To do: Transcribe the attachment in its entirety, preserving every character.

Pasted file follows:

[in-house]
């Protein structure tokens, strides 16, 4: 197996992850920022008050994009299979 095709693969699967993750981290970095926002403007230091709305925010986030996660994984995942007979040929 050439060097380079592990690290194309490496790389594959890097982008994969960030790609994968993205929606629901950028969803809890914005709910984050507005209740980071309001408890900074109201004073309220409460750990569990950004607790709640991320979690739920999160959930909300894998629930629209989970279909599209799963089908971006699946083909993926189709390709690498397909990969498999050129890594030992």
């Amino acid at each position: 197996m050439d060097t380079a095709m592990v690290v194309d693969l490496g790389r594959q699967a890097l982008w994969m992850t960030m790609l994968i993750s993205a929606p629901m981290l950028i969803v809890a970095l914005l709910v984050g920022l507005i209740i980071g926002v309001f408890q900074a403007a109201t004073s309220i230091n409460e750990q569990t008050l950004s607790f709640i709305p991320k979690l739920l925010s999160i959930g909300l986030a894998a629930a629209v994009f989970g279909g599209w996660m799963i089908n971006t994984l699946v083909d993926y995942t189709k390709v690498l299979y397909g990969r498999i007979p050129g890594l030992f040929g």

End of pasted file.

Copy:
[in-house]
């Protein structure tokens, strides 16, 4: 197996992850920022008050994009299979 095709693969699967993750981290970095926002403007230091709305925010986030996660994984995942007979040929 050439060097380079592990690290194309490496790389594959890097982008994969960030790609994968993205929606629901950028969803809890914005709910984050507005209740980071309001408890900074109201004073309220409460750990569990950004607790709640991320979690739920999160959930909300894998629930629209989970279909599209799963089908971006699946083909993926189709390709690498397909990969498999050129890594030992």
């Amino acid at each position: 197996m050439d060097t380079a095709m592990v690290v194309d693969l490496g790389r594959q699967a890097l982008w994969m992850t960030m790609l994968i993750s993205a929606p629901m981290l950028i969803v809890a970095l914005l709910v984050g920022l507005i209740i980071g926002v309001f408890q900074a403007a109201t004073s309220i230091n409460e750990q569990t008050l950004s607790f709640i709305p991320k979690l739920l925010s999160i959930g909300l986030a894998a629930a629209v994009f989970g279909g599209w996660m799963i089908n971006t994984l699946v083909d993926y995942t189709k390709v690498l299979y397909g990969r498999i007979p050129g890594l030992f040929g």